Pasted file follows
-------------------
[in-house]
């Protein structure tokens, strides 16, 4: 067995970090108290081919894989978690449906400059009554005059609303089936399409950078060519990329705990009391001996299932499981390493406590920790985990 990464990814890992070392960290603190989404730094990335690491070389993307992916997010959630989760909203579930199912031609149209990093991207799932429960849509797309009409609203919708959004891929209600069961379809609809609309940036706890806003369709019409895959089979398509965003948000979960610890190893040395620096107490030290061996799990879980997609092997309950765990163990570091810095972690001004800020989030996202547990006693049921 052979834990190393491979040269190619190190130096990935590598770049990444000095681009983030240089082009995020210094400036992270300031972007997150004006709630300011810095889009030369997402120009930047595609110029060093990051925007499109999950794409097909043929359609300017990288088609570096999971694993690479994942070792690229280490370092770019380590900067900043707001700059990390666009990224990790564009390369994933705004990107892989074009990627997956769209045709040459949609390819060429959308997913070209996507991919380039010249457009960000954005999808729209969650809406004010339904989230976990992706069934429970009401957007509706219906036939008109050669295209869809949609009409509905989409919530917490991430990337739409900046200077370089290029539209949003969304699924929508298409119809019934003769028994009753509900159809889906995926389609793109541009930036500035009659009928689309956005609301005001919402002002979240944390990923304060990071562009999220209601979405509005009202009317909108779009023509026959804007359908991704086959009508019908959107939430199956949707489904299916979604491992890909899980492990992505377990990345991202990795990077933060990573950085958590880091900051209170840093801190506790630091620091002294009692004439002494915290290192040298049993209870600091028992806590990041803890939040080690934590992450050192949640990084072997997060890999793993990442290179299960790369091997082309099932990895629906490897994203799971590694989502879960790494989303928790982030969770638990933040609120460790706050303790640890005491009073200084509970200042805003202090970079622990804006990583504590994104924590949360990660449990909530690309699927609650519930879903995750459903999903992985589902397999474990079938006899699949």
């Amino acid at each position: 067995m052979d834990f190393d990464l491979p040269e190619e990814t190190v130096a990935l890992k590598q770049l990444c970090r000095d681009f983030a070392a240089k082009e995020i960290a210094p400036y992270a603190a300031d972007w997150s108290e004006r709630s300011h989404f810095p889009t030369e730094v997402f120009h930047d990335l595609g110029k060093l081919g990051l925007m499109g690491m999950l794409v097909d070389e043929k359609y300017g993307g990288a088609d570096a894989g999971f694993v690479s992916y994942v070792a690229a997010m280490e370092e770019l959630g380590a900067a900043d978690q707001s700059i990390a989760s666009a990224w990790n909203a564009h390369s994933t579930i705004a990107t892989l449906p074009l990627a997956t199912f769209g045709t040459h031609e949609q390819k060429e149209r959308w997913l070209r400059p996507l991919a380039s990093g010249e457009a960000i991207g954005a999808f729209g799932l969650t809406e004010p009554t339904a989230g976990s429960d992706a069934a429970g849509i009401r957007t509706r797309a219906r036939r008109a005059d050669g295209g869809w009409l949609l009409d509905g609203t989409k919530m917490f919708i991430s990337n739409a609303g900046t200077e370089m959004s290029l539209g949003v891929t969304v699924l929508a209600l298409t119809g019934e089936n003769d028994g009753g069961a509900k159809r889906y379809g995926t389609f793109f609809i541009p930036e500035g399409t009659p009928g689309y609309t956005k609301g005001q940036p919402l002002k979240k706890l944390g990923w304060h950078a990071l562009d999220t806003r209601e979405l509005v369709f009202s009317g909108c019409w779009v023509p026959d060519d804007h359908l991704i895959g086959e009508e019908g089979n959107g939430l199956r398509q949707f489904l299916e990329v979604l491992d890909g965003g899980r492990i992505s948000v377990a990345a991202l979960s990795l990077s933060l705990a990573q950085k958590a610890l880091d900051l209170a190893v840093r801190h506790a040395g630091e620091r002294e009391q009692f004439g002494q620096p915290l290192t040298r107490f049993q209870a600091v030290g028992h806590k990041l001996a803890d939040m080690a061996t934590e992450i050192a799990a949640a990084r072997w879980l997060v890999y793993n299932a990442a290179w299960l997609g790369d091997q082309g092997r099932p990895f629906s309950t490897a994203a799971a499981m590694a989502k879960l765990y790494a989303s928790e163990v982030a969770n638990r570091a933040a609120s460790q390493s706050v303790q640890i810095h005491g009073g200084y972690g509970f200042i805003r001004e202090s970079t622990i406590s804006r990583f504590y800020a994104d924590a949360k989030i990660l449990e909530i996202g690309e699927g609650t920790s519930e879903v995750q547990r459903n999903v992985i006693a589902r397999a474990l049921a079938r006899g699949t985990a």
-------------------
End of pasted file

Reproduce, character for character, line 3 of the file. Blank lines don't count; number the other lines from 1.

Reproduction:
């Amino acid at each position: 067995m052979d834990f190393d990464l491979p040269e190619e990814t190190v130096a990935l890992k590598q770049l990444c970090r000095d681009f983030a070392a240089k082009e995020i960290a210094p400036y992270a603190a300031d972007w997150s108290e004006r709630s300011h989404f810095p889009t030369e730094v997402f120009h930047d990335l595609g110029k060093l081919g990051l925007m499109g690491m999950l794409v097909d070389e043929k359609y300017g993307g990288a088609d570096a894989g999971f694993v690479s992916y994942v070792a690229a997010m280490e370092e770019l959630g380590a900067a900043d978690q707001s700059i990390a989760s666009a990224w990790n909203a564009h390369s994933t579930i705004a990107t892989l449906p074009l990627a997956t199912f769209g045709t040459h031609e949609q390819k060429e149209r959308w997913l070209r400059p996507l991919a380039s990093g010249e457009a960000i991207g954005a999808f729209g799932l969650t809406e004010p009554t339904a989230g976990s429960d992706a069934a429970g849509i009401r957007t509706r797309a219906r036939r008109a005059d050669g295209g869809w009409l949609l009409d509905g609203t989409k919530m917490f919708i991430s990337n739409a609303g900046t200077e370089m959004s290029l539209g949003v891929t969304v699924l929508a209600l298409t119809g019934e089936n003769d028994g009753g069961a509900k159809r889906y379809g995926t389609f793109f609809i541009p930036e500035g399409t009659p009928g689309y609309t956005k609301g005001q940036p919402l002002k979240k706890l944390g990923w304060h950078a990071l562009d999220t806003r209601e979405l509005v369709f009202s009317g909108c019409w779009v023509p026959d060519d804007h359908l991704i895959g086959e009508e019908g089979n959107g939430l199956r398509q949707f489904l299916e990329v979604l491992d890909g965003g899980r492990i992505s948000v377990a990345a991202l979960s990795l990077s933060l705990a990573q950085k958590a610890l880091d900051l209170a190893v840093r801190h506790a040395g630091e620091r002294e009391q009692f004439g002494q620096p915290l290192t040298r107490f049993q209870a600091v030290g028992h806590k990041l001996a803890d939040m080690a061996t934590e992450i050192a799990a949640a990084r072997w879980l997060v890999y793993n299932a990442a290179w299960l997609g790369d091997q082309g092997r099932p990895f629906s309950t490897a994203a799971a499981m590694a989502k879960l765990y790494a989303s928790e163990v982030a969770n638990r570091a933040a609120s460790q390493s706050v303790q640890i810095h005491g009073g200084y972690g509970f200042i805003r001004e202090s970079t622990i406590s804006r990583f504590y800020a994104d924590a949360k989030i990660l449990e909530i996202g690309e699927g609650t920790s519930e879903v995750q547990r459903n999903v992985i006693a589902r397999a474990l049921a079938r006899g699949t985990a």